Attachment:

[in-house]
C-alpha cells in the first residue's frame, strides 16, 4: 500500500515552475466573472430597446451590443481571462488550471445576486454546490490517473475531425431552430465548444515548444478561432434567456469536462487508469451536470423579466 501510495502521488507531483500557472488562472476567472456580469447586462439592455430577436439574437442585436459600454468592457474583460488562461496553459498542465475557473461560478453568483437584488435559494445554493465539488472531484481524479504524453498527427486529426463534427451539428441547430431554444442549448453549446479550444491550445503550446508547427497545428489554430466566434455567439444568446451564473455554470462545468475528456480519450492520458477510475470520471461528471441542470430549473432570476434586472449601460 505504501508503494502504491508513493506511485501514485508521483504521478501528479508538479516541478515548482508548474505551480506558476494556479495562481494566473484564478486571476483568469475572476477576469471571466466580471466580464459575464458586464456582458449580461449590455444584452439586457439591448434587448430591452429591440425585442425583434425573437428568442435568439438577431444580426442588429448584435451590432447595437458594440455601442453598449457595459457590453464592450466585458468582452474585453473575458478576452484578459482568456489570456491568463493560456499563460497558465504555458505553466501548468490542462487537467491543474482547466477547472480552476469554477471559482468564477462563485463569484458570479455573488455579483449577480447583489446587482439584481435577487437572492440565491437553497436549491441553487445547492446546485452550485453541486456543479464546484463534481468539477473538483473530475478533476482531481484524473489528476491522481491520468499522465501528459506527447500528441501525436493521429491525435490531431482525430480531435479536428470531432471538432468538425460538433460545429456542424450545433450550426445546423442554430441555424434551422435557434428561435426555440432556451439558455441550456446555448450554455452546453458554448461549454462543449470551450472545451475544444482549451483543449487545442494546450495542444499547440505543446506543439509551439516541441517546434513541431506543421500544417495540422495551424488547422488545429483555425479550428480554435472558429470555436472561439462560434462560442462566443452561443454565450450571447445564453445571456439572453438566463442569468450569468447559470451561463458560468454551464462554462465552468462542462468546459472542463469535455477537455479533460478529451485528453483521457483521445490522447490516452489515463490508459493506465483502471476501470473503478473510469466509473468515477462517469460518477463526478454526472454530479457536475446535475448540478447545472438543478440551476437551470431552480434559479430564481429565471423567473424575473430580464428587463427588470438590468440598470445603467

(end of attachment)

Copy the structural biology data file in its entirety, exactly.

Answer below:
[in-house]
C-alpha cells in the first residue's frame, strides 16, 4: 500500500515552475466573472430597446451590443481571462488550471445576486454546490490517473475531425431552430465548444515548444478561432434567456469536462487508469451536470423579466 501510495502521488507531483500557472488562472476567472456580469447586462439592455430577436439574437442585436459600454468592457474583460488562461496553459498542465475557473461560478453568483437584488435559494445554493465539488472531484481524479504524453498527427486529426463534427451539428441547430431554444442549448453549446479550444491550445503550446508547427497545428489554430466566434455567439444568446451564473455554470462545468475528456480519450492520458477510475470520471461528471441542470430549473432570476434586472449601460 505504501508503494502504491508513493506511485501514485508521483504521478501528479508538479516541478515548482508548474505551480506558476494556479495562481494566473484564478486571476483568469475572476477576469471571466466580471466580464459575464458586464456582458449580461449590455444584452439586457439591448434587448430591452429591440425585442425583434425573437428568442435568439438577431444580426442588429448584435451590432447595437458594440455601442453598449457595459457590453464592450466585458468582452474585453473575458478576452484578459482568456489570456491568463493560456499563460497558465504555458505553466501548468490542462487537467491543474482547466477547472480552476469554477471559482468564477462563485463569484458570479455573488455579483449577480447583489446587482439584481435577487437572492440565491437553497436549491441553487445547492446546485452550485453541486456543479464546484463534481468539477473538483473530475478533476482531481484524473489528476491522481491520468499522465501528459506527447500528441501525436493521429491525435490531431482525430480531435479536428470531432471538432468538425460538433460545429456542424450545433450550426445546423442554430441555424434551422435557434428561435426555440432556451439558455441550456446555448450554455452546453458554448461549454462543449470551450472545451475544444482549451483543449487545442494546450495542444499547440505543446506543439509551439516541441517546434513541431506543421500544417495540422495551424488547422488545429483555425479550428480554435472558429470555436472561439462560434462560442462566443452561443454565450450571447445564453445571456439572453438566463442569468450569468447559470451561463458560468454551464462554462465552468462542462468546459472542463469535455477537455479533460478529451485528453483521457483521445490522447490516452489515463490508459493506465483502471476501470473503478473510469466509473468515477462517469460518477463526478454526472454530479457536475446535475448540478447545472438543478440551476437551470431552480434559479430564481429565471423567473424575473430580464428587463427588470438590468440598470445603467